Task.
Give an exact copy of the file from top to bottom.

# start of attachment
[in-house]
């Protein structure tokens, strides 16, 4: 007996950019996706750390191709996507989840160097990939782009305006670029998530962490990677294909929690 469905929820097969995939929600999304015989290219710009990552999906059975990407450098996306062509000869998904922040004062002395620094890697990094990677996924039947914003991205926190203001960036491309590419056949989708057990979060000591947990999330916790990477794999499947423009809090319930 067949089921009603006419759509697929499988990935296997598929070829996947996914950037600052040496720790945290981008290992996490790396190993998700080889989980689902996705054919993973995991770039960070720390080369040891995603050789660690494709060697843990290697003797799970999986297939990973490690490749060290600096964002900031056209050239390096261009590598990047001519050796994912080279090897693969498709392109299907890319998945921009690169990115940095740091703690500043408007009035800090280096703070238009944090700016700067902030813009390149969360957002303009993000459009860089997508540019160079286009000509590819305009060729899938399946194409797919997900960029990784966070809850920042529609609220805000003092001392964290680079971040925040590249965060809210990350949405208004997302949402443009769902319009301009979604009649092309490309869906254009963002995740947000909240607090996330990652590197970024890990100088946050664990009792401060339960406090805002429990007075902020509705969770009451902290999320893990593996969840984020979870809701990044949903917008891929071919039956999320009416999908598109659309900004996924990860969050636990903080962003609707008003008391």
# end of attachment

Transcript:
[in-house]
């Protein structure tokens, strides 16, 4: 007996950019996706750390191709996507989840160097990939782009305006670029998530962490990677294909929690 469905929820097969995939929600999304015989290219710009990552999906059975990407450098996306062509000869998904922040004062002395620094890697990094990677996924039947914003991205926190203001960036491309590419056949989708057990979060000591947990999330916790990477794999499947423009809090319930 067949089921009603006419759509697929499988990935296997598929070829996947996914950037600052040496720790945290981008290992996490790396190993998700080889989980689902996705054919993973995991770039960070720390080369040891995603050789660690494709060697843990290697003797799970999986297939990973490690490749060290600096964002900031056209050239390096261009590598990047001519050796994912080279090897693969498709392109299907890319998945921009690169990115940095740091703690500043408007009035800090280096703070238009944090700016700067902030813009390149969360957002303009993000459009860089997508540019160079286009000509590819305009060729899938399946194409797919997900960029990784966070809850920042529609609220805000003092001392964290680079971040925040590249965060809210990350949405208004997302949402443009769902319009301009979604009649092309490309869906254009963002995740947000909240607090996330990652590197970024890990100088946050664990009792401060339960406090805002429990007075902020509705969770009451902290999320893990593996969840984020979870809701990044949903917008891929071919039956999320009416999908598109659309900004996924990860969050636990903080962003609707008003008391």